[Please note: the following is a work of fiction. Only the names have been changed to confirm what I said the first time: this is a work of fiction. May contain traces of nuts and satire.]
Two weeks ago I had the opportunity to interview Dr David Petrie, whose PhD dissertation proves unequivocally that the deceased continue their existence in their descendants.
Is that right? I asked him.
“Yes,” Dr Petrie replied, “I can confirm exegetically and scientifically that we live on after we die in the hearts of our children.
That sounds very different to the Christian hope of resurrection.
“Oh, certainly,” he answered, “but if you think about it, who wants to be raised? Look at the Hebrew scriptures, what you might call the Old Testament. The ancient Israelites were happy to experience God’s blessing in their lifetime. In return for obedience and faithfulness to his covenant, they received long lives, bumper harvests and many children. It was only in the days after their exile, when their country was ruled by unjust and unbelieving empires that the faithful few started asking, what’s the point of believing if I die for my faith without having any children, while evildoers thrive? Why suffer for my faith if I don’t experience its blessings? The prophets of that time, especially Daniel answered, “God is a God of justice. He will right every wrong. He will raise the dead, and the wicked will punished, and he will welcome his faithful ones into his kingdom alive and well.”
I still don’t see the problem.
“Well, who wants to be raised to find that they never had a faith worth suffering for? Who wants every wrong to be put right, if they are in the wrong? We don’t want justice. We just want to live forever.”
So we live on in our children’s hearts instead?
“And in our grandchildren’s hearts. Some people outlive their children, and it would be cruel if they missed out on the chance of immortality for something that was beyond their control.”
So, kind of like Mufasa lives on in Simba in the Lion King?
“I’ve never heard of that Disney animation.”
So, like Harry’s parents in the Harry Potter books?
“I can only reiterate that I’ve never heard of J. K. Rowling or her seven popular children’s books, and I have a team of lawyers that can prove that my academic work is completely independent of these works of fiction.”
It sounds very pagan, if you don’t mind me saying.
“Not at all. In fact, if you consider the funeral customs of most cultures, even our own, they are designed so that the dead will be happy in their afterlife and leave the living alone. We speak well of the dead, we put flowers on their grave, we even build them their own houses in family vaults so they stay exactly where they are. The Australian Aborigines, for example, never ever mention the name of a deceased relative. Why? So they will not be summoned and instead leave the living alone.”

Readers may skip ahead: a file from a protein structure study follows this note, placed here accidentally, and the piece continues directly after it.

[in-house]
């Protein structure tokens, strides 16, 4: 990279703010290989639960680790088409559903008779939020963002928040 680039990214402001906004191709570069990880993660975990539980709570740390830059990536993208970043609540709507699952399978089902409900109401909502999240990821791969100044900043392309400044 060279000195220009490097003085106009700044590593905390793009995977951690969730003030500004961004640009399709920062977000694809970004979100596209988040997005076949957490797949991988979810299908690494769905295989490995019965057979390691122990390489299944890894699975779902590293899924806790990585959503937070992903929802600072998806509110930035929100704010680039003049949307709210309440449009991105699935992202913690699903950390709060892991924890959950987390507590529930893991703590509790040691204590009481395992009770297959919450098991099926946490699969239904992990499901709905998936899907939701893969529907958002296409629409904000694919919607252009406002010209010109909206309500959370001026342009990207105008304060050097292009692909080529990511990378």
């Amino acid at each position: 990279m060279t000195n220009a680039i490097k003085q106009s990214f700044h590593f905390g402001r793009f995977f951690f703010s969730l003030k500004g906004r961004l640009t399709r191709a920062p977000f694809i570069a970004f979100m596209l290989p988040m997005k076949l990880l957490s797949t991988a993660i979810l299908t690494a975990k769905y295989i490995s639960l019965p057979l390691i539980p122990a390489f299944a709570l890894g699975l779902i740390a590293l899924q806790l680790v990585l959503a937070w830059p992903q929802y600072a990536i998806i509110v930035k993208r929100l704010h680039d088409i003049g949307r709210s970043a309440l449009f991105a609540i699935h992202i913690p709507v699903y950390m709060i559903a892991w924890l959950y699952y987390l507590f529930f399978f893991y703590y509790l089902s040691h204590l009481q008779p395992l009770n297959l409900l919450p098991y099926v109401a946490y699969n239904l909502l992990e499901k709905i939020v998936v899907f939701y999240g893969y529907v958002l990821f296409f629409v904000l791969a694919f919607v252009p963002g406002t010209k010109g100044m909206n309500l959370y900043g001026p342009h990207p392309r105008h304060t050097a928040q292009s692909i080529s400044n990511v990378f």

So, if it’s not pagan, what is it?
“I prefer to call myself a neo-Sadducee. Maybe you’ve read what the Sadducees said to Jesus in Matthew 22. “Moses told us that if a man dies without having children, his brother must marry the widow and raise up offspring for him.” See? “Raise up offspring.” That’s the resurrection, the raising up, we are looking forward to: children. We live on in our children.”
What about people without children?
“Well, it’s not just genetics, it’s about people with whom we create a powerful psychic bond. So a teacher or mentor or war buddy who dies without children lives on in the people on whom they’ve had a powerful impact.”
That’s amazing. What about doctors and surgeons who’ve saved someone’s life? Do they live on in their patients?
“I have to admit that I’ve always been jealous of real doctors,” said Dr Petrie. “So, they’re on their own.”
Are you sure it isn’t a coincidence that your research confirms what most secular Westerners hope is true?
“It’s a complete coincidence.”
So, if my parents and grandparents live on in my heart, there’s only one more question that needs to be answered.
“Sure, go ahead. My findings are invulnerable to even the closest scrutiny.”
Where do my great-grandparents live?
“That’s easy. They live over there,” Dr Petrie said, pointing behind me.
I turned around to look at the park across the street. I wondered if he was referring to the old oak tree that was growing in the middle. I thought wistfully of how Big Nana Nelly would like that, but how Poppy Jack would hate the squirrels. But when I turned back, Dr Petrie was suddenly unavailable for comment, and I think I glimpsed his car speeding away behind the spray of gravel 200 feet away from me. I can only hope that he answers my question in his up-coming book, “How I Can Prove That What you Hope is True Actually Is”.